Undocumented immigrants are far more likely than other U.S. residents to be uninsured, which creates barriers to healthcare.
Even without insurance, undocumented immigrants can receive medical care at certain health facilities, and many of these locations charge on a sliding scale.
Undocumented immigrants also may qualify for emergency Medicaid, which covers access to healthcare during an emergency medical condition.
More than 10 million undocumented immigrants live in the U.S., and nearly half who are not yet seniors are uninsured. For many, the lack of financial resources can make access to healthcare complex and confusing.
Some undocumented immigrants face barriers to receiving quality medical treatment. Some fear deportation, have language barriers with providers, or do not have the ability to pay for treatment. Still, undocumented immigrants have healthcare options.
Many undocumented immigrants are long-term residents of the U.S. Some are in mixed-status families, namely as parents of children who are U.S. citizens. Accessing healthcare for yourself or a loved one as an unauthorized immigrant can bring challenges, including:
Not having insurance: About 46% of undocumented immigrants who are not elderly are uninsured, compared to 9% of U.S. citizens who are not seniors. Undocumented immigrants are not allowed to enroll in Medicaid, Medicare, or the Children’s Health Insurance Program (CHIP) and also can’t buy insurance through the Affordable Care Act (ACA) marketplace. This makes access to affordable healthcare more difficult. Many undocumented immigrants also may not have access to employee-sponsored health plans because they work in industries that usually don’t provide insurance or the coverage offered is not affordable.
Fear of deportation: Some undocumented immigrants will avoid receiving medical care because of concerns about potential deportation or other legal issues.
Financial limits: Some undocumented immigrants have a constant struggle with limited finances, in part because they are overrepresented among low-wage earners such as fast-food employees, food processors, and farm workers.
COVID-19: Undocumented workers also are overrepresented in essential jobs. These occupations increase the risk of contracting the virus that causes COVID-19. The pandemic’s widespread layoffs also had a disproportionate impact on this population. Further, undocumented immigrants have been excluded from pandemic relief that benefits other U.S. residents.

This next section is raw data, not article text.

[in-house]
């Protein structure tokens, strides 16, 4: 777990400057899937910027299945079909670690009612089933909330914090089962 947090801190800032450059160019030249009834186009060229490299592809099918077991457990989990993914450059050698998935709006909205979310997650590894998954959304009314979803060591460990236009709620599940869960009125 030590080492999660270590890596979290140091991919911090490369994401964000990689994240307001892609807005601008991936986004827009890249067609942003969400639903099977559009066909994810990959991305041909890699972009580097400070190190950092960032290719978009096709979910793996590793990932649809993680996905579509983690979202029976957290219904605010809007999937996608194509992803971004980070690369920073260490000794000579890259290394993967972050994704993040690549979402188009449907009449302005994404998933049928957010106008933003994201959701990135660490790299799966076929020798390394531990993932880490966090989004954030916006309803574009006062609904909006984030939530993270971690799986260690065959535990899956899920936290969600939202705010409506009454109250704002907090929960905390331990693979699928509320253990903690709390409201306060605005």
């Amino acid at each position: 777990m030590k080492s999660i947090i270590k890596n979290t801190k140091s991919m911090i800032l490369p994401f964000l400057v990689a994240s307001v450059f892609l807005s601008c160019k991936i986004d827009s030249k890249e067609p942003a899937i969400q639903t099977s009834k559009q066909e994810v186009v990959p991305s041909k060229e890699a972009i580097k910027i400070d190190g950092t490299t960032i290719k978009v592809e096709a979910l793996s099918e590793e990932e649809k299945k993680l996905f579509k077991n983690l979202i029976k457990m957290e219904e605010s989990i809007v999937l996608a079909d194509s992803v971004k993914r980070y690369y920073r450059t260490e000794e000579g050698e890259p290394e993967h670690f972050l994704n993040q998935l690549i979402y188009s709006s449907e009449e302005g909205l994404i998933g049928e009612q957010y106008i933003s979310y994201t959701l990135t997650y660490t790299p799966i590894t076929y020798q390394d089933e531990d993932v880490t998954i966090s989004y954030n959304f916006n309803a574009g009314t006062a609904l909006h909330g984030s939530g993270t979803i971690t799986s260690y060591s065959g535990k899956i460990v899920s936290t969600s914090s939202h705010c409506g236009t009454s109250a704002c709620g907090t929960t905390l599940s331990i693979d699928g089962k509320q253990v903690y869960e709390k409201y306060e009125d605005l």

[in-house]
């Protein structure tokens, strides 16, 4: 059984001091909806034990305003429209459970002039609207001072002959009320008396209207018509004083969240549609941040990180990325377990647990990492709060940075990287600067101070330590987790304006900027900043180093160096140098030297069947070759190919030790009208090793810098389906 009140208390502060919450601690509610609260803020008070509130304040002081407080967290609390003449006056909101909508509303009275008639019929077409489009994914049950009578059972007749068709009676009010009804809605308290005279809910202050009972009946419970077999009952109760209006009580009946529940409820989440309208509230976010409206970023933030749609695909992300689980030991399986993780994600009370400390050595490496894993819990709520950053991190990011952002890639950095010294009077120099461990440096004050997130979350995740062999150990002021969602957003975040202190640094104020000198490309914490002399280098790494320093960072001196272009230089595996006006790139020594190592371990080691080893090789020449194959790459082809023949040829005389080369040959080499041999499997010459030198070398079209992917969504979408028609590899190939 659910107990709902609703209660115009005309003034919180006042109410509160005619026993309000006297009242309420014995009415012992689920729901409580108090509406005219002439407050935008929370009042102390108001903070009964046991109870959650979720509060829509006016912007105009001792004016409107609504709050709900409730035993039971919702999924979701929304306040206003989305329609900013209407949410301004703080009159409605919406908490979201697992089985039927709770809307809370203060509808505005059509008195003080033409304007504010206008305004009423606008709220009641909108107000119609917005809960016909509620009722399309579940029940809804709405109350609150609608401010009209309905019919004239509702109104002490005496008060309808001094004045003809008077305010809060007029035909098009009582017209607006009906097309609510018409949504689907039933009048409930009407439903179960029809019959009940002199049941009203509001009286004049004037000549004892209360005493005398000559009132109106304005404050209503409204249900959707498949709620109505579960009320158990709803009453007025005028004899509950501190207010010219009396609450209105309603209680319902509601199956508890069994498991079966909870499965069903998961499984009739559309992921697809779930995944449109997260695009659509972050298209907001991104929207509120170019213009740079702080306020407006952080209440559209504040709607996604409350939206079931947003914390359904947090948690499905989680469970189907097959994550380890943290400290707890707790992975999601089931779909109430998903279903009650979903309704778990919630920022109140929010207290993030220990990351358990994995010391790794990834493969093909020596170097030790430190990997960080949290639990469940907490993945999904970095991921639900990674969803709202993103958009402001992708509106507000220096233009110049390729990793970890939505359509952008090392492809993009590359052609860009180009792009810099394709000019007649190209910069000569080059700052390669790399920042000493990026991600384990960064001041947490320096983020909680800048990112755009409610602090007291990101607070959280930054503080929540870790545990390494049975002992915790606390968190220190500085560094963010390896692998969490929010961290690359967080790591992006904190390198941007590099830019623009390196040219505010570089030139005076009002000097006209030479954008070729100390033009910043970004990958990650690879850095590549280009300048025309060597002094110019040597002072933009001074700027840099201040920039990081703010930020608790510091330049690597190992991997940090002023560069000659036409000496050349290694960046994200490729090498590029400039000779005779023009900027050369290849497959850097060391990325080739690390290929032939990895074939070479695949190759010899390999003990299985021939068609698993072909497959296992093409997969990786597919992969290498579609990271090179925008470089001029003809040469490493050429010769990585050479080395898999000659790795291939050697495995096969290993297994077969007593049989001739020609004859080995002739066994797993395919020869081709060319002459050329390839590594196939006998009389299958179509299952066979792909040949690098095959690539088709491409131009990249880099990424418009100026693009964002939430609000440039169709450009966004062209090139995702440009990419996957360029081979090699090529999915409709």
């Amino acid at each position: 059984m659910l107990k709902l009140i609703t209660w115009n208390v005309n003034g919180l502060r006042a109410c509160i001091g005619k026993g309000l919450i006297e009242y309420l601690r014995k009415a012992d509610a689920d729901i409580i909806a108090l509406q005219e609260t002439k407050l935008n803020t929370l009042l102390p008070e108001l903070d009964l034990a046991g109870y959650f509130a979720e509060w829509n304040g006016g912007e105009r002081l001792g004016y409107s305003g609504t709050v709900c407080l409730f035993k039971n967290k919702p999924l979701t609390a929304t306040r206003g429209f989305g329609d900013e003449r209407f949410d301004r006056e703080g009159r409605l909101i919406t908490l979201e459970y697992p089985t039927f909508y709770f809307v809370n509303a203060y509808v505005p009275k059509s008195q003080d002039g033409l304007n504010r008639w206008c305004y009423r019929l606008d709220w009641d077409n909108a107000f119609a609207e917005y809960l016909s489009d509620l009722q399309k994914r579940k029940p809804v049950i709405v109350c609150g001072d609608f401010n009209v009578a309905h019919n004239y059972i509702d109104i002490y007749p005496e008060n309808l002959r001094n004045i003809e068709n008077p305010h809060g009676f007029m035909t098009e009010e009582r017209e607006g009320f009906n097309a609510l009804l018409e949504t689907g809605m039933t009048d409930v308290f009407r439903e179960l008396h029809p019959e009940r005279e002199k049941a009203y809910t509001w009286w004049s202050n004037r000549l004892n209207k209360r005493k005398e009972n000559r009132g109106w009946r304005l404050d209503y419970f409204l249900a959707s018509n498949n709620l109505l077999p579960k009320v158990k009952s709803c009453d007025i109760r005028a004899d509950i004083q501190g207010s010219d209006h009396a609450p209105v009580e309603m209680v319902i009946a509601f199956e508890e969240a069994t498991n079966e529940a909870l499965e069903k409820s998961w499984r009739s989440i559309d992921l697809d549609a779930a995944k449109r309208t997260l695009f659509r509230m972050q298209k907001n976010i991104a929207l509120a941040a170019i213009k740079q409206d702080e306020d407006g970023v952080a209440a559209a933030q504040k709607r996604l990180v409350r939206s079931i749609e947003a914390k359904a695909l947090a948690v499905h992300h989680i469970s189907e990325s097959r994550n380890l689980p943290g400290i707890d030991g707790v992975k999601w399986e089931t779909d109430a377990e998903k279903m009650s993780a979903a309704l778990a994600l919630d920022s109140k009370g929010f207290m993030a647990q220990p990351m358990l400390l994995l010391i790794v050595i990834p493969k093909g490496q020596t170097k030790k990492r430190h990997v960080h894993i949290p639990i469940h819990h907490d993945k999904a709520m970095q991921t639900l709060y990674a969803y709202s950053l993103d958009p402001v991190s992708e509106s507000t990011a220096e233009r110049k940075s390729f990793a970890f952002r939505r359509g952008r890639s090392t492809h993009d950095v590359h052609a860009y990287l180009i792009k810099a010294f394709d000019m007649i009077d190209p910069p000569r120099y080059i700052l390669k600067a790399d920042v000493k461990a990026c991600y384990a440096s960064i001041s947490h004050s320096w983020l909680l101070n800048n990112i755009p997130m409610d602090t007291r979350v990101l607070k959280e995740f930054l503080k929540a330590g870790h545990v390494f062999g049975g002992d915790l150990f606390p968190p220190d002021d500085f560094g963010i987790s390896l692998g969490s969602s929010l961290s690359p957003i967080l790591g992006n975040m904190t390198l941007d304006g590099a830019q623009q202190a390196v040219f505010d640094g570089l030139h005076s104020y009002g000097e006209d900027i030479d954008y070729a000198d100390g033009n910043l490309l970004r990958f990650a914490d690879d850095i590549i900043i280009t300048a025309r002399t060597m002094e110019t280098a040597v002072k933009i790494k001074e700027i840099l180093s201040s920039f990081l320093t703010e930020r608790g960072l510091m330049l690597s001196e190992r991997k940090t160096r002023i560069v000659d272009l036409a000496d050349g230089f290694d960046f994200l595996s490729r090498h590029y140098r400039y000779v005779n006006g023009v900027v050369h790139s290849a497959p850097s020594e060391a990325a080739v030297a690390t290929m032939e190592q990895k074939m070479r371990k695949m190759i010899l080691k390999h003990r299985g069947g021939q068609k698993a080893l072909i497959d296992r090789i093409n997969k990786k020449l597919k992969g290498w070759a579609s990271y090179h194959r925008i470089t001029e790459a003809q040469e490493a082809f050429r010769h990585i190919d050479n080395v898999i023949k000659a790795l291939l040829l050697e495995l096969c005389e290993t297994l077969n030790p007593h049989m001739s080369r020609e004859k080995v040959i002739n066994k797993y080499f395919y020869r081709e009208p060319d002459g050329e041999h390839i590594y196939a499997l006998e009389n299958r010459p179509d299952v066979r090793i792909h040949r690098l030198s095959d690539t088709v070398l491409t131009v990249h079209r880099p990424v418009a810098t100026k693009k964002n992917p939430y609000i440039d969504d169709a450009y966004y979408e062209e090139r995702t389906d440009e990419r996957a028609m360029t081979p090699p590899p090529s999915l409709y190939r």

Communication: Even though it’s the law, some hospitals and medical facilities lack interpreters to provide critical healthcare information to those who do not speak or understand English.
Undocumented immigrants can receive medical care at a variety of healthcare facilities, including federally qualified health centers (FQHCs), urgent care clinics, public hospitals, and emergency rooms — regardless of immigration status.
It is very likely that you will be required to pay out of pocket unless you are receiving services at a free clinic. You should ask about expected costs.
Undocumented immigrants are eligible to apply for emergency Medicaid, which is used when an individual is experiencing acute symptoms that could cause a body part or organ to not function properly or in a way that would directly affect life or health. This includes emergency labor and delivery. Those who qualify would be able to use emergency Medicaid to cover medical expenses.
As part of the application, you will be asked to provide certain documents including:
Utility bill to prove residency
A safety-net hospital will provide care to those who are uninsured as well as those with low incomes and undocumented immigrants regardless of ability to pay. Though there is not a single definition for these comprehensive health centers, they also may be called county hospitals, public hospitals, or essential hospitals. You can find a safety-net hospital on this state-by-state list or by searching online for a safety-net hospital, county hospital, public hospital, or essential hospital in your area.
Undocumented immigrants do not qualify for Medicaid, except emergency Medicaid under emergency conditions, but they can apply for government health insurance on behalf of relatives who are here lawfully. When applying for Medicaid, Medicare, CHIP, or the ACA marketplace for someone else, undocumented immigrants are not required to disclose their immigration status.
Federally qualified health centers, or FQHCs, are community health facilities funded by the federal government to provide medical care to underserved areas and populations. Patient costs are based on ability to pay.
FQHCs usually offer primary and preventive healthcare, but also may provide dental, mental health, substance abuse, specialty, and hospital services. Depending on funding and policies, some centers are accessible to undocumented immigrants.
Undocumented immigrants can receive care at an urgent care clinic or emergency room but will usually have responsibility for the bills. If that’s the case, you have options if you receive a medical bill you can’t afford.
Disclosing your immigration status is not required to receive care, but you may be asked about your status if you apply for insurance. You can say you do not wish to apply for insurance and decline to respond about your immigration status. Regardless of status, patients have a right to an interpreter when receiving medical treatment.
Undocumented immigrants face barriers in accessing healthcare, but there are options — from free clinics and price negotiation to paying cash — for the medical care you may need. Federally qualified health centers and safety-net hospitals typically have the resources and policies to serve undocumented patients who cannot pay fully out of pocket for healthcare. Undocumented immigrants experiencing emergency conditions also may qualify for emergency Medicaid.
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